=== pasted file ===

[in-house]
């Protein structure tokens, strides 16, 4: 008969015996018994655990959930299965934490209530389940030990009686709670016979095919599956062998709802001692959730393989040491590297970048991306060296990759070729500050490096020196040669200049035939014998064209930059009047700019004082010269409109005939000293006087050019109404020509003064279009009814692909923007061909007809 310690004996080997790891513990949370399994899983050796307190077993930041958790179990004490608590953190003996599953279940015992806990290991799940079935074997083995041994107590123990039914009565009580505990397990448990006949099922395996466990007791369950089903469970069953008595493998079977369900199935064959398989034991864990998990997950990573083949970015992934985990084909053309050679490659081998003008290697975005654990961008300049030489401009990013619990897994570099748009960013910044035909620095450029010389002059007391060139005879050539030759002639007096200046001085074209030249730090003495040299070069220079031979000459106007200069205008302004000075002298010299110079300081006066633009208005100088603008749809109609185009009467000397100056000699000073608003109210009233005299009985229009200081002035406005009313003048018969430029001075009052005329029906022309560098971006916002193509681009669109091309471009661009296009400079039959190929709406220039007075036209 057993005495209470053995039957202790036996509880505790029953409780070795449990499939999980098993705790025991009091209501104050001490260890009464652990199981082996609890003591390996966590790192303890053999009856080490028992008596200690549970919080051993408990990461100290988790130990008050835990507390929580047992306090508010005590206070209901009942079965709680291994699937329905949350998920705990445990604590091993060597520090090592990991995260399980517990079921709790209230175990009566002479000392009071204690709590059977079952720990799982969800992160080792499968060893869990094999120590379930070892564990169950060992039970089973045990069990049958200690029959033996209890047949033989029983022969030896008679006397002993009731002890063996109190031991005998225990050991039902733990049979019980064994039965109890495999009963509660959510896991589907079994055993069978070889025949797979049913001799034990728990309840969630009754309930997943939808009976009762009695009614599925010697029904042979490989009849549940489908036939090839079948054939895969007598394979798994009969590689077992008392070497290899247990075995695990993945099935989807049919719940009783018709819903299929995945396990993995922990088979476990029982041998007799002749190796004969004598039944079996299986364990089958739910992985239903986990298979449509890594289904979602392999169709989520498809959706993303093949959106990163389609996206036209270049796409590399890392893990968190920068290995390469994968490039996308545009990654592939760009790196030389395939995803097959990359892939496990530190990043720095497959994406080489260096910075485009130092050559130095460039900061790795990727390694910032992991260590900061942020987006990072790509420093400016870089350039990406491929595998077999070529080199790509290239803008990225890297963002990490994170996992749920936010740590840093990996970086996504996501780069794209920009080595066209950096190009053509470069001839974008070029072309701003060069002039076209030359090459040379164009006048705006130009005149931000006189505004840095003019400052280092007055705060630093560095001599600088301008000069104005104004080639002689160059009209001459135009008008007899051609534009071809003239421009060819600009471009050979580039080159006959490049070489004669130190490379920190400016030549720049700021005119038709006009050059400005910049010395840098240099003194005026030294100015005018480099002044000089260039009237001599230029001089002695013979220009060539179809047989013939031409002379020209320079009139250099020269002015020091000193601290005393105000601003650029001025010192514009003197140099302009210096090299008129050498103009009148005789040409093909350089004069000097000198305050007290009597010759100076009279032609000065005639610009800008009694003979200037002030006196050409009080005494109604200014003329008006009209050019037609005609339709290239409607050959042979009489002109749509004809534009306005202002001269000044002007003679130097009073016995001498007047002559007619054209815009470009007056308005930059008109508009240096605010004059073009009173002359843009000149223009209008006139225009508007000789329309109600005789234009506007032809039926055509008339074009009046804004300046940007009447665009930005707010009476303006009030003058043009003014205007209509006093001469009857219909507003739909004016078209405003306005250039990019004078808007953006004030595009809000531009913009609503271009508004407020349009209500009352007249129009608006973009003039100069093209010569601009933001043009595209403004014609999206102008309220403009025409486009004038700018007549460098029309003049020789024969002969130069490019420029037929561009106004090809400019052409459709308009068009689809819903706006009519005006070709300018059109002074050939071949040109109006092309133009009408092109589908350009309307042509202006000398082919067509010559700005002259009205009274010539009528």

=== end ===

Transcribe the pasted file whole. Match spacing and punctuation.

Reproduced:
[in-house]
């Protein structure tokens, strides 16, 4: 008969015996018994655990959930299965934490209530389940030990009686709670016979095919599956062998709802001692959730393989040491590297970048991306060296990759070729500050490096020196040669200049035939014998064209930059009047700019004082010269409109005939000293006087050019109404020509003064279009009814692909923007061909007809 310690004996080997790891513990949370399994899983050796307190077993930041958790179990004490608590953190003996599953279940015992806990290991799940079935074997083995041994107590123990039914009565009580505990397990448990006949099922395996466990007791369950089903469970069953008595493998079977369900199935064959398989034991864990998990997950990573083949970015992934985990084909053309050679490659081998003008290697975005654990961008300049030489401009990013619990897994570099748009960013910044035909620095450029010389002059007391060139005879050539030759002639007096200046001085074209030249730090003495040299070069220079031979000459106007200069205008302004000075002298010299110079300081006066633009208005100088603008749809109609185009009467000397100056000699000073608003109210009233005299009985229009200081002035406005009313003048018969430029001075009052005329029906022309560098971006916002193509681009669109091309471009661009296009400079039959190929709406220039007075036209 057993005495209470053995039957202790036996509880505790029953409780070795449990499939999980098993705790025991009091209501104050001490260890009464652990199981082996609890003591390996966590790192303890053999009856080490028992008596200690549970919080051993408990990461100290988790130990008050835990507390929580047992306090508010005590206070209901009942079965709680291994699937329905949350998920705990445990604590091993060597520090090592990991995260399980517990079921709790209230175990009566002479000392009071204690709590059977079952720990799982969800992160080792499968060893869990094999120590379930070892564990169950060992039970089973045990069990049958200690029959033996209890047949033989029983022969030896008679006397002993009731002890063996109190031991005998225990050991039902733990049979019980064994039965109890495999009963509660959510896991589907079994055993069978070889025949797979049913001799034990728990309840969630009754309930997943939808009976009762009695009614599925010697029904042979490989009849549940489908036939090839079948054939895969007598394979798994009969590689077992008392070497290899247990075995695990993945099935989807049919719940009783018709819903299929995945396990993995922990088979476990029982041998007799002749190796004969004598039944079996299986364990089958739910992985239903986990298979449509890594289904979602392999169709989520498809959706993303093949959106990163389609996206036209270049796409590399890392893990968190920068290995390469994968490039996308545009990654592939760009790196030389395939995803097959990359892939496990530190990043720095497959994406080489260096910075485009130092050559130095460039900061790795990727390694910032992991260590900061942020987006990072790509420093400016870089350039990406491929595998077999070529080199790509290239803008990225890297963002990490994170996992749920936010740590840093990996970086996504996501780069794209920009080595066209950096190009053509470069001839974008070029072309701003060069002039076209030359090459040379164009006048705006130009005149931000006189505004840095003019400052280092007055705060630093560095001599600088301008000069104005104004080639002689160059009209001459135009008008007899051609534009071809003239421009060819600009471009050979580039080159006959490049070489004669130190490379920190400016030549720049700021005119038709006009050059400005910049010395840098240099003194005026030294100015005018480099002044000089260039009237001599230029001089002695013979220009060539179809047989013939031409002379020209320079009139250099020269002015020091000193601290005393105000601003650029001025010192514009003197140099302009210096090299008129050498103009009148005789040409093909350089004069000097000198305050007290009597010759100076009279032609000065005639610009800008009694003979200037002030006196050409009080005494109604200014003329008006009209050019037609005609339709290239409607050959042979009489002109749509004809534009306005202002001269000044002007003679130097009073016995001498007047002559007619054209815009470009007056308005930059008109508009240096605010004059073009009173002359843009000149223009209008006139225009508007000789329309109600005789234009506007032809039926055509008339074009009046804004300046940007009447665009930005707010009476303006009030003058043009003014205007209509006093001469009857219909507003739909004016078209405003306005250039990019004078808007953006004030595009809000531009913009609503271009508004407020349009209500009352007249129009608006973009003039100069093209010569601009933001043009595209403004014609999206102008309220403009025409486009004038700018007549460098029309003049020789024969002969130069490019420029037929561009106004090809400019052409459709308009068009689809819903706006009519005006070709300018059109002074050939071949040109109006092309133009009408092109589908350009309307042509202006000398082919067509010559700005002259009205009274010539009528």